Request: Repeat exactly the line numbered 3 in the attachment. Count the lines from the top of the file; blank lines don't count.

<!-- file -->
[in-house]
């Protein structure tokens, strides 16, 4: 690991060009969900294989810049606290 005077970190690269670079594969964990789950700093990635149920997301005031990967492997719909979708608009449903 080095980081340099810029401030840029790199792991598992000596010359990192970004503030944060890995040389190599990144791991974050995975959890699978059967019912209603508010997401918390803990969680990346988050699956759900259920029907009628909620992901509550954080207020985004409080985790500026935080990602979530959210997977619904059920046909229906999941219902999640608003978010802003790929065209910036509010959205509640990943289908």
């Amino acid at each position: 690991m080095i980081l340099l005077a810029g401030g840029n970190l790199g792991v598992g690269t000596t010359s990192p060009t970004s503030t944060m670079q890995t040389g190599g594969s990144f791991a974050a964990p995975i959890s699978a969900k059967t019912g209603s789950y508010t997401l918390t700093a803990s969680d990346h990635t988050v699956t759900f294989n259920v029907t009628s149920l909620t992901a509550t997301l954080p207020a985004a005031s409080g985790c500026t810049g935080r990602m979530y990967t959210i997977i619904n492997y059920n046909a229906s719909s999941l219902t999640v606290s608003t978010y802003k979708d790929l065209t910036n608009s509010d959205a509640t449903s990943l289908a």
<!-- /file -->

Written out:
């Amino acid at each position: 690991m080095i980081l340099l005077a810029g401030g840029n970190l790199g792991v598992g690269t000596t010359s990192p060009t970004s503030t944060m670079q890995t040389g190599g594969s990144f791991a974050a964990p995975i959890s699978a969900k059967t019912g209603s789950y508010t997401l918390t700093a803990s969680d990346h990635t988050v699956t759900f294989n259920v029907t009628s149920l909620t992901a509550t997301l954080p207020a985004a005031s409080g985790c500026t810049g935080r990602m979530y990967t959210i997977i619904n492997y059920n046909a229906s719909s999941l219902t999640v606290s608003t978010y802003k979708d790929l065209t910036n608009s509010d959205a509640t449903s990943l289908a």